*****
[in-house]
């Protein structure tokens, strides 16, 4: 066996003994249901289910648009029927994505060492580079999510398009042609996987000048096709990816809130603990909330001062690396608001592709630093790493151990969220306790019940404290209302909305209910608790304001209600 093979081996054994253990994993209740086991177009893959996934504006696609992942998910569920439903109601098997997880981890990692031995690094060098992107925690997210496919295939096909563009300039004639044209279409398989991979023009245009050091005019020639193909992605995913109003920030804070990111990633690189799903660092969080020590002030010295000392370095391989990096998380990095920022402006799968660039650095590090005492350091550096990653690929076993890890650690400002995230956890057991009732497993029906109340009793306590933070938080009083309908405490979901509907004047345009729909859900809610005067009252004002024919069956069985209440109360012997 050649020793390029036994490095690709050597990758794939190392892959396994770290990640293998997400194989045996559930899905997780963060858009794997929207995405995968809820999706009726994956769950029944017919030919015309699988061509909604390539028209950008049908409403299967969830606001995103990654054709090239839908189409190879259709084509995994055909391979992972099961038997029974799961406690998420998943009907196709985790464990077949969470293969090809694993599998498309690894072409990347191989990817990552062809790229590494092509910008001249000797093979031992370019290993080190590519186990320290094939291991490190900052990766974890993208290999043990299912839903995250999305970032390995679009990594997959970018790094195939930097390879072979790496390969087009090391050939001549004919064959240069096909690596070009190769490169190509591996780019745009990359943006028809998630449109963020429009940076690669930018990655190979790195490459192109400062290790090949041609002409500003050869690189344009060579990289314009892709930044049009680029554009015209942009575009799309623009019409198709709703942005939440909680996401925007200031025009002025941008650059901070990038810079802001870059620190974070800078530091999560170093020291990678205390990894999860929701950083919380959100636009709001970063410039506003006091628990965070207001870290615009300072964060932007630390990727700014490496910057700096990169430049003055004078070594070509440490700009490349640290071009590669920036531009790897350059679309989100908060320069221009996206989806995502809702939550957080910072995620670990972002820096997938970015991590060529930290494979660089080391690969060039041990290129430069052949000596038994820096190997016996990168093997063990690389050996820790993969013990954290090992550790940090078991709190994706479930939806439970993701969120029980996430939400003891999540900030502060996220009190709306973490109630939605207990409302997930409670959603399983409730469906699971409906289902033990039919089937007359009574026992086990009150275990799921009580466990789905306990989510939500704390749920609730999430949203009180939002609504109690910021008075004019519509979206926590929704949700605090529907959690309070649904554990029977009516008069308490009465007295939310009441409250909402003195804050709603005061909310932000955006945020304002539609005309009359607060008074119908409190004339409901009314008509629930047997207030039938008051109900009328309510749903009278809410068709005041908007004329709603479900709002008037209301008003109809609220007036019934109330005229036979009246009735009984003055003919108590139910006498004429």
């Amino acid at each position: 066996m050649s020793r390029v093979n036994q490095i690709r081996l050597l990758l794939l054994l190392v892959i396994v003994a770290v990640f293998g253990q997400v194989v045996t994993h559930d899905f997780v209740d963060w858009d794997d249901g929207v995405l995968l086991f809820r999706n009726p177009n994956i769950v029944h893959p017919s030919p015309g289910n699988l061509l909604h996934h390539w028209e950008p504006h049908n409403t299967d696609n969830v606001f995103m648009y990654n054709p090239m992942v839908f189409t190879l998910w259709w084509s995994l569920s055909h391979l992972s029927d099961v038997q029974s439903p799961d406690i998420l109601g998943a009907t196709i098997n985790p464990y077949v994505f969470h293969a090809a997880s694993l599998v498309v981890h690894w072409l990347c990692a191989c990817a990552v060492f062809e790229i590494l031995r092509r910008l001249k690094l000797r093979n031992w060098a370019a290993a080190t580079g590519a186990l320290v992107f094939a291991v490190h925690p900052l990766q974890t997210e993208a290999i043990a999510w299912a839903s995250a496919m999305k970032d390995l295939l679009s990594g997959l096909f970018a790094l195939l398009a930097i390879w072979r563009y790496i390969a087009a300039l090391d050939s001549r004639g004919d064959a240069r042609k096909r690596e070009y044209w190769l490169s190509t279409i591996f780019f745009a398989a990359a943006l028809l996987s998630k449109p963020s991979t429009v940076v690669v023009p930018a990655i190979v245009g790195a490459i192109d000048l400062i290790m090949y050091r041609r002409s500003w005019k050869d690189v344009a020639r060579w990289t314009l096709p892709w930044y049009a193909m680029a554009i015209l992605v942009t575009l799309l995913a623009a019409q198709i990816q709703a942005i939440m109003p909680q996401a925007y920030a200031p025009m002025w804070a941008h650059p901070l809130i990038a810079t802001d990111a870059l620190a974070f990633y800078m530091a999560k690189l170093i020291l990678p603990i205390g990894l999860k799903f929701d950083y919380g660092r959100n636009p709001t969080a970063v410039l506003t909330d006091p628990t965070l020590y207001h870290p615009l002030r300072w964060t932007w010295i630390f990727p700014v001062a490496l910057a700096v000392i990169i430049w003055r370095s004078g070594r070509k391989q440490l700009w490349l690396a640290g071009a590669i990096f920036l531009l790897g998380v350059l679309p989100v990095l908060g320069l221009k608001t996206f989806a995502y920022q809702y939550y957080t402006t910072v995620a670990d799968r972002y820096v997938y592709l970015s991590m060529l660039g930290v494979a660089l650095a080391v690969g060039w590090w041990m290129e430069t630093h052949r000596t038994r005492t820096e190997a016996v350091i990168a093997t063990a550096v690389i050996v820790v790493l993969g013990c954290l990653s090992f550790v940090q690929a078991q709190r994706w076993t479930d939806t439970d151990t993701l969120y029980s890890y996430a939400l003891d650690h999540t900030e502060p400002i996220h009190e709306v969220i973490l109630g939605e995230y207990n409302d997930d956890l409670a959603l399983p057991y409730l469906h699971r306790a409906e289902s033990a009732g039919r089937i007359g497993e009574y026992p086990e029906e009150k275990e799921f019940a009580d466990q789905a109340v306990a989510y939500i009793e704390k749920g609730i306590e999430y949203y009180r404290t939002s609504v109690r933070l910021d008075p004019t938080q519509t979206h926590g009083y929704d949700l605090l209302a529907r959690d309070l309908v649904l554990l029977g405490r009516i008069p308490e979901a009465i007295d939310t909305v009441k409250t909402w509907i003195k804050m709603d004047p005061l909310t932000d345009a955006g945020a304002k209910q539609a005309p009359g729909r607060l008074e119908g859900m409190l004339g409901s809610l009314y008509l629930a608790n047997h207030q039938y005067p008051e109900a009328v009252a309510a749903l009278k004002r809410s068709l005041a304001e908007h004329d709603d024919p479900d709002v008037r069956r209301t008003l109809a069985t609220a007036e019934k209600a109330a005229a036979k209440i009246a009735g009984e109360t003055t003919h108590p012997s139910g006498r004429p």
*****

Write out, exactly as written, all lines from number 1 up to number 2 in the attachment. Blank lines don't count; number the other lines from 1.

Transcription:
[in-house]
């Protein structure tokens, strides 16, 4: 066996003994249901289910648009029927994505060492580079999510398009042609996987000048096709990816809130603990909330001062690396608001592709630093790493151990969220306790019940404290209302909305209910608790304001209600 093979081996054994253990994993209740086991177009893959996934504006696609992942998910569920439903109601098997997880981890990692031995690094060098992107925690997210496919295939096909563009300039004639044209279409398989991979023009245009050091005019020639193909992605995913109003920030804070990111990633690189799903660092969080020590002030010295000392370095391989990096998380990095920022402006799968660039650095590090005492350091550096990653690929076993890890650690400002995230956890057991009732497993029906109340009793306590933070938080009083309908405490979901509907004047345009729909859900809610005067009252004002024919069956069985209440109360012997 050649020793390029036994490095690709050597990758794939190392892959396994770290990640293998997400194989045996559930899905997780963060858009794997929207995405995968809820999706009726994956769950029944017919030919015309699988061509909604390539028209950008049908409403299967969830606001995103990654054709090239839908189409190879259709084509995994055909391979992972099961038997029974799961406690998420998943009907196709985790464990077949969470293969090809694993599998498309690894072409990347191989990817990552062809790229590494092509910008001249000797093979031992370019290993080190590519186990320290094939291991490190900052990766974890993208290999043990299912839903995250999305970032390995679009990594997959970018790094195939930097390879072979790496390969087009090391050939001549004919064959240069096909690596070009190769490169190509591996780019745009990359943006028809998630449109963020429009940076690669930018990655190979790195490459192109400062290790090949041609002409500003050869690189344009060579990289314009892709930044049009680029554009015209942009575009799309623009019409198709709703942005939440909680996401925007200031025009002025941008650059901070990038810079802001870059620190974070800078530091999560170093020291990678205390990894999860929701950083919380959100636009709001970063410039506003006091628990965070207001870290615009300072964060932007630390990727700014490496910057700096990169430049003055004078070594070509440490700009490349640290071009590669920036531009790897350059679309989100908060320069221009996206989806995502809702939550957080910072995620670990972002820096997938970015991590060529930290494979660089080391690969060039041990290129430069052949000596038994820096190997016996990168093997063990690389050996820790993969013990954290090992550790940090078991709190994706479930939806439970993701969120029980996430939400003891999540900030502060996220009190709306973490109630939605207990409302997930409670959603399983409730469906699971409906289902033990039919089937007359009574026992086990009150275990799921009580466990789905306990989510939500704390749920609730999430949203009180939002609504109690910021008075004019519509979206926590929704949700605090529907959690309070649904554990029977009516008069308490009465007295939310009441409250909402003195804050709603005061909310932000955006945020304002539609005309009359607060008074119908409190004339409901009314008509629930047997207030039938008051109900009328309510749903009278809410068709005041908007004329709603479900709002008037209301008003109809609220007036019934109330005229036979009246009735009984003055003919108590139910006498004429």